Claire Mawisa: I started working at 15 years old, so that helped me understand the value of money

7/28/2016


Claire Mawisa is a South African television presenter and radio personality best known for being an SABC1 continuity presenter (1999-2001), as well as for co-hosting the SABC1 music variety show One, from 2002-2003. After many years working in radio and television, and opening her own business, Claire joined the Carte Blanche team in 2015.
 In this interview, she talks to me about her money spending habits. 

Are you feeling the impact of the rand? How?

I am feeling it only because I'm traveling internationally on holiday, and I can feel how much more I have to pay for my flights and accommodation. The rand doesn't go as far as it used to, and it's painful.

How did your childhood influence your attitude towards money?

I grew up in a modest home, but we didn't want for anything. My mother was a single parent and sole breadwinner, and always made us conscious of the fact that money needs to be earned and spent wisely. I started working at 15 years old, so that helped me understand the value of money.

Are you good with money or irresponsible?

Overall I think I'm quite good with money.

How do you define financial independence?

Having foresight to plan for unforeseen situations by putting some money away. We all go through tough financial times, but if you can create your own safety net, you're well on your way to financial independence.

If you have the choice between buying a home or investing in shares, which would you choose and why? 

I would buy a home. It is what I am most comfortable with, it adds value to my life daily, and I can add value to my investment by renovations and maintenance. It allows me a space to express myself creatively, while earning in the long term.

What's been your best and your worst decision about money?

Best decision was to buy property. Worst decision was to wait so late to start saving.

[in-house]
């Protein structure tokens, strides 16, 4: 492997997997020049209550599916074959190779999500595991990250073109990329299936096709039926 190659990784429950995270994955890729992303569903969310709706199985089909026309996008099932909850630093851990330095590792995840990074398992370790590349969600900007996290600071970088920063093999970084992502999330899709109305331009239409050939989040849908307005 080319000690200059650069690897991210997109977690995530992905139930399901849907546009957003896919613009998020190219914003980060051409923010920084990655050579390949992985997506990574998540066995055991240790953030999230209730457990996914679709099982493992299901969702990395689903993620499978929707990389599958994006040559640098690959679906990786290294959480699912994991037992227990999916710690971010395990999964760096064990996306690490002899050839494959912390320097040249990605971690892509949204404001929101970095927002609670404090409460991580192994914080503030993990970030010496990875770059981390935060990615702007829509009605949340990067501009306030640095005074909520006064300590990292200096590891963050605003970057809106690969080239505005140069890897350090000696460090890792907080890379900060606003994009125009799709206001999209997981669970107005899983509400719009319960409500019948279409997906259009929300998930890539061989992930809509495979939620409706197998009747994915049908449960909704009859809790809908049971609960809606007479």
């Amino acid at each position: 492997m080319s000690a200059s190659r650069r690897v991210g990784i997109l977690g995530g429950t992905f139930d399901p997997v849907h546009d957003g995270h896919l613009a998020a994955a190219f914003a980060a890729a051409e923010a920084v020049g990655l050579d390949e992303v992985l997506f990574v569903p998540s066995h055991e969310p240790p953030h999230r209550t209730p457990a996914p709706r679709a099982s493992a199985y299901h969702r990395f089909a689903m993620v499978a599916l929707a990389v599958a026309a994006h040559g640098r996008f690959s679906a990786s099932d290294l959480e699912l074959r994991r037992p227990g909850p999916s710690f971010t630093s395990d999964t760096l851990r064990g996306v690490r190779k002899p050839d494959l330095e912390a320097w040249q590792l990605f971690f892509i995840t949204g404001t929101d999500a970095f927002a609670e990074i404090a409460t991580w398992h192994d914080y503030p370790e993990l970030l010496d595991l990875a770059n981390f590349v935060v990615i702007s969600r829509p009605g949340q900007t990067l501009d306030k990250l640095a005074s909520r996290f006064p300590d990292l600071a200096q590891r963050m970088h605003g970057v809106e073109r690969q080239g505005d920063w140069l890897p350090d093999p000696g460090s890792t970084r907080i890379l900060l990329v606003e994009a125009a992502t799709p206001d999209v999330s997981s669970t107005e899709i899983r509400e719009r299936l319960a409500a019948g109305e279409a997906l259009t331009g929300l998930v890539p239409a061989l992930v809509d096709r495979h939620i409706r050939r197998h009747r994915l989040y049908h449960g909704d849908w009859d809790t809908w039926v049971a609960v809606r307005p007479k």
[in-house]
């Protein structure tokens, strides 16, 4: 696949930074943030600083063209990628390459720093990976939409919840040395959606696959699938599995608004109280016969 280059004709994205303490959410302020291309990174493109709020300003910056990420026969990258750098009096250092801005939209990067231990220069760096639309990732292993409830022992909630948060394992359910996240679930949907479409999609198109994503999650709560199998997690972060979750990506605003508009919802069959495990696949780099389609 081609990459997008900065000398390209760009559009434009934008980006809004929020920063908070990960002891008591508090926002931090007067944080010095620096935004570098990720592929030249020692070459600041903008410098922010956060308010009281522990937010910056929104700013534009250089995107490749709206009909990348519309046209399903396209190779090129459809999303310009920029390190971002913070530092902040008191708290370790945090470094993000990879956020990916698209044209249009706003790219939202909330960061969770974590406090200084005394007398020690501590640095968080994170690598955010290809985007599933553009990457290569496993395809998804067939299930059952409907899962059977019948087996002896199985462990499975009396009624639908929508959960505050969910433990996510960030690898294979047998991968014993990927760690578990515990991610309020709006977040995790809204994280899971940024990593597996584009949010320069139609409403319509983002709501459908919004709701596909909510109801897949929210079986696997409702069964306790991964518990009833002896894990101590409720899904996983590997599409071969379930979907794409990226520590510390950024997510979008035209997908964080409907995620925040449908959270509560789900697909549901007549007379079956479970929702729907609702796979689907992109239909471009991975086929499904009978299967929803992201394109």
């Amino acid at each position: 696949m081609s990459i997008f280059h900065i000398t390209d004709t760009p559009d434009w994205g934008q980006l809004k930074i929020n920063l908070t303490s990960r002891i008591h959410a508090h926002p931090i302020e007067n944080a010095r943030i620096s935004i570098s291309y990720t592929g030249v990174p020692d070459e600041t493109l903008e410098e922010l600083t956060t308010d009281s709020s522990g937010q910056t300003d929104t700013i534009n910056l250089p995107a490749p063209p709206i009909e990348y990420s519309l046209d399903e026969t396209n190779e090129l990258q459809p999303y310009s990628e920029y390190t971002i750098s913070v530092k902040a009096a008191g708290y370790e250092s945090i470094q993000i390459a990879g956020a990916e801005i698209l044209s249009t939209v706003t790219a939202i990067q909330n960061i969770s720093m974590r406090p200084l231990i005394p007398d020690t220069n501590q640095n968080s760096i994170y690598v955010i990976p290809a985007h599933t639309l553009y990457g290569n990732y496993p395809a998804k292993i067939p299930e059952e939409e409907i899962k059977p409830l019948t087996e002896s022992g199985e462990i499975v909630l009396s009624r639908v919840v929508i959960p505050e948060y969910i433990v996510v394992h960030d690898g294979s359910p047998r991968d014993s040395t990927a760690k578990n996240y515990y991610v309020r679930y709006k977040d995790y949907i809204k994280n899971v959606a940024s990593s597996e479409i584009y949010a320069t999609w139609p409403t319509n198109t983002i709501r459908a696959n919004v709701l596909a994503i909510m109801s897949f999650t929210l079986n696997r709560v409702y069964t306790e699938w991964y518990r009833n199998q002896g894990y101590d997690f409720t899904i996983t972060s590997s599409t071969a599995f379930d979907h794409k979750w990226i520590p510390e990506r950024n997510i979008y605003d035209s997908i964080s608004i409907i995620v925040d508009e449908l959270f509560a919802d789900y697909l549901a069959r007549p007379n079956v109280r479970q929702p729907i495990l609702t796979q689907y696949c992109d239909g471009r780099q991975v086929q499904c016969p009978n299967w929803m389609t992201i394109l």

What’s your biggest personal indulgence?

Travelling!


As a woman, do you think it is improper or rude to discuss wealth and finances? 

No. We need to do it more often, with our group of friends, with our significant partners, with the immediate family and with our financial advisors. We need to stop making it taboo to talk about money, or showing the desire to get and earn more of it.

Do you and your women friends talk about wealth and finances? 

Yes, me and my girls talk about money often. We love sharing experiences, and to do that we need to be real and honest about our financial situations. Good friends will understand and not judge.

I sometimes have that voice at the back of my head telling me that I have to suffer to succeed financially? Do you have that voice and how do you shut it down? 

No, I don't have that voice. I truly believe that my financial success will come from me doing what I'm most passionate about. If I stay on purpose, and make sure I follow my gut, then I know I will stay on course for financial success.

What are your rules for lending money to friends or family?

I only lend money to two or three friends in my life, otherwise my rule is that I do not lend money, even if it is to family. I usually right it off as a gift, and I'm always pleasantly surprised when it comes back.

What are some of your favorite tools, books, apps, etc., for learning about personal finances and investments?

I enjoy listening to business/financial talk radio shows that usually have an expert sharing information, and listeners calling in to get clarity and understanding. It is entertaining and informative and easy to understand.

Please share your financial tips? 
  • Be real with yourself. If you cannot afford to pay for it now in cash, do not buy it. Understand that you already have everything you need, almost everything else is a want. 
  • Create a stop order that goes to an untouchable account, and pay yourself as part of your end of month expenses.
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